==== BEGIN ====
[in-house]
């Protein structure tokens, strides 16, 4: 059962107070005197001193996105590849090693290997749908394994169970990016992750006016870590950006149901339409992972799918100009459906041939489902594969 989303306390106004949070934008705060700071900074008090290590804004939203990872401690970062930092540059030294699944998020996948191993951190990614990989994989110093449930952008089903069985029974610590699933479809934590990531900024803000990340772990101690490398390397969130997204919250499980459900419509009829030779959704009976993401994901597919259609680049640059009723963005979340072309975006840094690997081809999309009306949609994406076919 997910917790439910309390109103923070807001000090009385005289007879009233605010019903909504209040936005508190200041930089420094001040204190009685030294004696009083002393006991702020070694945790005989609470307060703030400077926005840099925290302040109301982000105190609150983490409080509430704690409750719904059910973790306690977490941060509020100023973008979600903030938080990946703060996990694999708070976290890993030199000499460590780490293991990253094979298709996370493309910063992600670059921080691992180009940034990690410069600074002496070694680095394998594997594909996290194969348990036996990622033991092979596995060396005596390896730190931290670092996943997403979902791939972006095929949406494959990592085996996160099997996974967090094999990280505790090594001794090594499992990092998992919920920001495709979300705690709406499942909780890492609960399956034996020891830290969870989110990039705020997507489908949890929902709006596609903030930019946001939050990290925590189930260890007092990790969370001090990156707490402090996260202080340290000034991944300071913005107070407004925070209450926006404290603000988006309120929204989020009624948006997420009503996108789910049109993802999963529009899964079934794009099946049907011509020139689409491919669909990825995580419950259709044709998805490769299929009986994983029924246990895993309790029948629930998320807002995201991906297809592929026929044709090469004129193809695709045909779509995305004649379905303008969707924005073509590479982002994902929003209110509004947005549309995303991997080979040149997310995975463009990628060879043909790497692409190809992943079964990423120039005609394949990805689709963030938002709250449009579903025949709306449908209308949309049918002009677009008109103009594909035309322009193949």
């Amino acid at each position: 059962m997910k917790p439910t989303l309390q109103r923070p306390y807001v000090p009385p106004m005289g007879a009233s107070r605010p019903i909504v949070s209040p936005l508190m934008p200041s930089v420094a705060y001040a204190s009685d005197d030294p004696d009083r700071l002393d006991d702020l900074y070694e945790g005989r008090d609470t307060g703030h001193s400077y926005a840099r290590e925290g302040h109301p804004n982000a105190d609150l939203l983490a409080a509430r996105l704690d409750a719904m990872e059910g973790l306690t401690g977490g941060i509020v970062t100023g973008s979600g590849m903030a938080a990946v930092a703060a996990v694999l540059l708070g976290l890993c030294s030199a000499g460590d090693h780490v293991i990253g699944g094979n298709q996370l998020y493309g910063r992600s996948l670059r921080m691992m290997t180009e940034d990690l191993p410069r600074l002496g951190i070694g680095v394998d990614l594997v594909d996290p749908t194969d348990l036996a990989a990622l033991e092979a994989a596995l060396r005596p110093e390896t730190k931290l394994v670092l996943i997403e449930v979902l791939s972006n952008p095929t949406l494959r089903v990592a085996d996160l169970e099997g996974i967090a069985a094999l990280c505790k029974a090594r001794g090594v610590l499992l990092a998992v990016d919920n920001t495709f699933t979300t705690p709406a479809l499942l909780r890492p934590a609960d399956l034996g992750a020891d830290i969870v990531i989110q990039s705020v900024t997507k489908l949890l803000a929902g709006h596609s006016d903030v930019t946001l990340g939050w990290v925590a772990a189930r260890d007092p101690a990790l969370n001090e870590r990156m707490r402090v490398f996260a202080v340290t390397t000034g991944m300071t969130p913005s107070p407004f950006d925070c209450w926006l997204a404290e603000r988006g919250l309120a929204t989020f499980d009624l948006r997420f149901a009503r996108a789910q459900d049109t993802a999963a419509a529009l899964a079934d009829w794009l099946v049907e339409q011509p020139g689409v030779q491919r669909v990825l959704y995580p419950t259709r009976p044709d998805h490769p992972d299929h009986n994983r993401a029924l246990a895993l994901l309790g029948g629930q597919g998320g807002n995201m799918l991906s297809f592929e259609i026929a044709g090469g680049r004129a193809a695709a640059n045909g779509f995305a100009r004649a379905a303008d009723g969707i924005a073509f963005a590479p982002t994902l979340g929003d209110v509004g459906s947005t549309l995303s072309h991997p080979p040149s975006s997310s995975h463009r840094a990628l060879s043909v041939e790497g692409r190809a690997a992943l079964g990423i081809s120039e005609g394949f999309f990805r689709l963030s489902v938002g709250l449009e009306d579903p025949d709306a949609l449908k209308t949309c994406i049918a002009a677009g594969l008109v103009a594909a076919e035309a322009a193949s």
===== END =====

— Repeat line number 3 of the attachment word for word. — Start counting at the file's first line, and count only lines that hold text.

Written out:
């Amino acid at each position: 059962m997910k917790p439910t989303l309390q109103r923070p306390y807001v000090p009385p106004m005289g007879a009233s107070r605010p019903i909504v949070s209040p936005l508190m934008p200041s930089v420094a705060y001040a204190s009685d005197d030294p004696d009083r700071l002393d006991d702020l900074y070694e945790g005989r008090d609470t307060g703030h001193s400077y926005a840099r290590e925290g302040h109301p804004n982000a105190d609150l939203l983490a409080a509430r996105l704690d409750a719904m990872e059910g973790l306690t401690g977490g941060i509020v970062t100023g973008s979600g590849m903030a938080a990946v930092a703060a996990v694999l540059l708070g976290l890993c030294s030199a000499g460590d090693h780490v293991i990253g699944g094979n298709q996370l998020y493309g910063r992600s996948l670059r921080m691992m290997t180009e940034d990690l191993p410069r600074l002496g951190i070694g680095v394998d990614l594997v594909d996290p749908t194969d348990l036996a990989a990622l033991e092979a994989a596995l060396r005596p110093e390896t730190k931290l394994v670092l996943i997403e449930v979902l791939s972006n952008p095929t949406l494959r089903v990592a085996d996160l169970e099997g996974i967090a069985a094999l990280c505790k029974a090594r001794g090594v610590l499992l990092a998992v990016d919920n920001t495709f699933t979300t705690p709406a479809l499942l909780r890492p934590a609960d399956l034996g992750a020891d830290i969870v990531i989110q990039s705020v900024t997507k489908l949890l803000a929902g709006h596609s006016d903030v930019t946001l990340g939050w990290v925590a772990a189930r260890d007092p101690a990790l969370n001090e870590r990156m707490r402090v490398f996260a202080v340290t390397t000034g991944m300071t969130p913005s107070p407004f950006d925070c209450w926006l997204a404290e603000r988006g919250l309120a929204t989020f499980d009624l948006r997420f149901a009503r996108a789910q459900d049109t993802a999963a419509a529009l899964a079934d009829w794009l099946v049907e339409q011509p020139g689409v030779q491919r669909v990825l959704y995580p419950t259709r009976p044709d998805h490769p992972d299929h009986n994983r993401a029924l246990a895993l994901l309790g029948g629930q597919g998320g807002n995201m799918l991906s297809f592929e259609i026929a044709g090469g680049r004129a193809a695709a640059n045909g779509f995305a100009r004649a379905a303008d009723g969707i924005a073509f963005a590479p982002t994902l979340g929003d209110v509004g459906s947005t549309l995303s072309h991997p080979p040149s975006s997310s995975h463009r840094a990628l060879s043909v041939e790497g692409r190809a690997a992943l079964g990423i081809s120039e005609g394949f999309f990805r689709l963030s489902v938002g709250l449009e009306d579903p025949d709306a949609l449908k209308t949309c994406i049918a002009a677009g594969l008109v103009a594909a076919e035309a322009a193949s």